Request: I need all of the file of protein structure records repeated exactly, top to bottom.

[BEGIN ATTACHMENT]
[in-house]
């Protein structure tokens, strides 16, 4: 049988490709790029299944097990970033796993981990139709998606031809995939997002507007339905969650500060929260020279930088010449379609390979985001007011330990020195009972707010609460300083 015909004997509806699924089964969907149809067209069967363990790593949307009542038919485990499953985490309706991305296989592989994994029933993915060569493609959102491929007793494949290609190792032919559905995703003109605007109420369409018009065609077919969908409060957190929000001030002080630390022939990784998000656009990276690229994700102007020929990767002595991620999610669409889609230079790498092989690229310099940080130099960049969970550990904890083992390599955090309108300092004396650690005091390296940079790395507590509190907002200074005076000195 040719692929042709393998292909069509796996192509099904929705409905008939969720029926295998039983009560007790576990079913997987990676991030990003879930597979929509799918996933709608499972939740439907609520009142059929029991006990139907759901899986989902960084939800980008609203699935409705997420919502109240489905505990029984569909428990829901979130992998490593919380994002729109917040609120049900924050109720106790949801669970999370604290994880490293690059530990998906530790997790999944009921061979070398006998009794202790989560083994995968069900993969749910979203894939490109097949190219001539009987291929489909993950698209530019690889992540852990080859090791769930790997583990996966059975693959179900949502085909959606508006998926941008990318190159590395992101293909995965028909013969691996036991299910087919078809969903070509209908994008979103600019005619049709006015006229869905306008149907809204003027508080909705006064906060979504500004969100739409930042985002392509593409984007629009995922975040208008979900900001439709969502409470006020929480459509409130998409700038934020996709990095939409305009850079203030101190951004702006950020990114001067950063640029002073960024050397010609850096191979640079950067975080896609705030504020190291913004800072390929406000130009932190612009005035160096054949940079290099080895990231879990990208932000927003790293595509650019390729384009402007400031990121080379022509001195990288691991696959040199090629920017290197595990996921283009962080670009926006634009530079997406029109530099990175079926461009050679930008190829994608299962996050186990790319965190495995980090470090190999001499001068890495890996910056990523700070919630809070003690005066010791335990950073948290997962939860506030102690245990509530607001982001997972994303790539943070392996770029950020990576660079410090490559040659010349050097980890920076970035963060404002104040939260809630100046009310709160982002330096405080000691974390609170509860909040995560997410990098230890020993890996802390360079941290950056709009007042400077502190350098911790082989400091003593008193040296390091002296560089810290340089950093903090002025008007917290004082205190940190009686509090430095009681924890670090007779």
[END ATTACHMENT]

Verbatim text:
[in-house]
């Protein structure tokens, strides 16, 4: 049988490709790029299944097990970033796993981990139709998606031809995939997002507007339905969650500060929260020279930088010449379609390979985001007011330990020195009972707010609460300083 015909004997509806699924089964969907149809067209069967363990790593949307009542038919485990499953985490309706991305296989592989994994029933993915060569493609959102491929007793494949290609190792032919559905995703003109605007109420369409018009065609077919969908409060957190929000001030002080630390022939990784998000656009990276690229994700102007020929990767002595991620999610669409889609230079790498092989690229310099940080130099960049969970550990904890083992390599955090309108300092004396650690005091390296940079790395507590509190907002200074005076000195 040719692929042709393998292909069509796996192509099904929705409905008939969720029926295998039983009560007790576990079913997987990676991030990003879930597979929509799918996933709608499972939740439907609520009142059929029991006990139907759901899986989902960084939800980008609203699935409705997420919502109240489905505990029984569909428990829901979130992998490593919380994002729109917040609120049900924050109720106790949801669970999370604290994880490293690059530990998906530790997790999944009921061979070398006998009794202790989560083994995968069900993969749910979203894939490109097949190219001539009987291929489909993950698209530019690889992540852990080859090791769930790997583990996966059975693959179900949502085909959606508006998926941008990318190159590395992101293909995965028909013969691996036991299910087919078809969903070509209908994008979103600019005619049709006015006229869905306008149907809204003027508080909705006064906060979504500004969100739409930042985002392509593409984007629009995922975040208008979900900001439709969502409470006020929480459509409130998409700038934020996709990095939409305009850079203030101190951004702006950020990114001067950063640029002073960024050397010609850096191979640079950067975080896609705030504020190291913004800072390929406000130009932190612009005035160096054949940079290099080895990231879990990208932000927003790293595509650019390729384009402007400031990121080379022509001195990288691991696959040199090629920017290197595990996921283009962080670009926006634009530079997406029109530099990175079926461009050679930008190829994608299962996050186990790319965190495995980090470090190999001499001068890495890996910056990523700070919630809070003690005066010791335990950073948290997962939860506030102690245990509530607001982001997972994303790539943070392996770029950020990576660079410090490559040659010349050097980890920076970035963060404002104040939260809630100046009310709160982002330096405080000691974390609170509860909040995560997410990098230890020993890996802390360079941290950056709009007042400077502190350098911790082989400091003593008193040296390091002296560089810290340089950093903090002025008007917290004082205190940190009686509090430095009681924890670090007779």